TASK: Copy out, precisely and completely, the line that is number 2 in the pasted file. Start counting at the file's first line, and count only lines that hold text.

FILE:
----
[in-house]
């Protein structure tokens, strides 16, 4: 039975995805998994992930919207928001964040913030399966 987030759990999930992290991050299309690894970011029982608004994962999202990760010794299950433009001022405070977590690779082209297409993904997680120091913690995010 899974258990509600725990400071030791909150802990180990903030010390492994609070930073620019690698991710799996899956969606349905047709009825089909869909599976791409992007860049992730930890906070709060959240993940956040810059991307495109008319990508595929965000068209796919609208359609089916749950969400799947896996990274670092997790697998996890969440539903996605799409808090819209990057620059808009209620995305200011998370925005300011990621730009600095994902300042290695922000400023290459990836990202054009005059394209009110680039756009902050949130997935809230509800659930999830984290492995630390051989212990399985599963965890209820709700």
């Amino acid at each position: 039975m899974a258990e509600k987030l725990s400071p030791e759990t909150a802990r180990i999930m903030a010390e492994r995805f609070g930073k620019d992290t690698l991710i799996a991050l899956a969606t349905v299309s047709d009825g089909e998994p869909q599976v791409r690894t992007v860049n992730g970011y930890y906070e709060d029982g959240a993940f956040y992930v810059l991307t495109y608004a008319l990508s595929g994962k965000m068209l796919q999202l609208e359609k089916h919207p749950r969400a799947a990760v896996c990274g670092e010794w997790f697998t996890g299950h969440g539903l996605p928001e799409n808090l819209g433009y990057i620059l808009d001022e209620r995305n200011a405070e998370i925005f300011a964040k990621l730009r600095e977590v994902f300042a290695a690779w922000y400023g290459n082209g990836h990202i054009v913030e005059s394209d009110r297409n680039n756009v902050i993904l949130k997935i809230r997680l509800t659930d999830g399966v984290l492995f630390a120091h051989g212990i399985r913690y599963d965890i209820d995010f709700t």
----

């Protein structure tokens, strides 16, 4: 039975995805998994992930919207928001964040913030399966 987030759990999930992290991050299309690894970011029982608004994962999202990760010794299950433009001022405070977590690779082209297409993904997680120091913690995010 899974258990509600725990400071030791909150802990180990903030010390492994609070930073620019690698991710799996899956969606349905047709009825089909869909599976791409992007860049992730930890906070709060959240993940956040810059991307495109008319990508595929965000068209796919609208359609089916749950969400799947896996990274670092997790697998996890969440539903996605799409808090819209990057620059808009209620995305200011998370925005300011990621730009600095994902300042290695922000400023290459990836990202054009005059394209009110680039756009902050949130997935809230509800659930999830984290492995630390051989212990399985599963965890209820709700």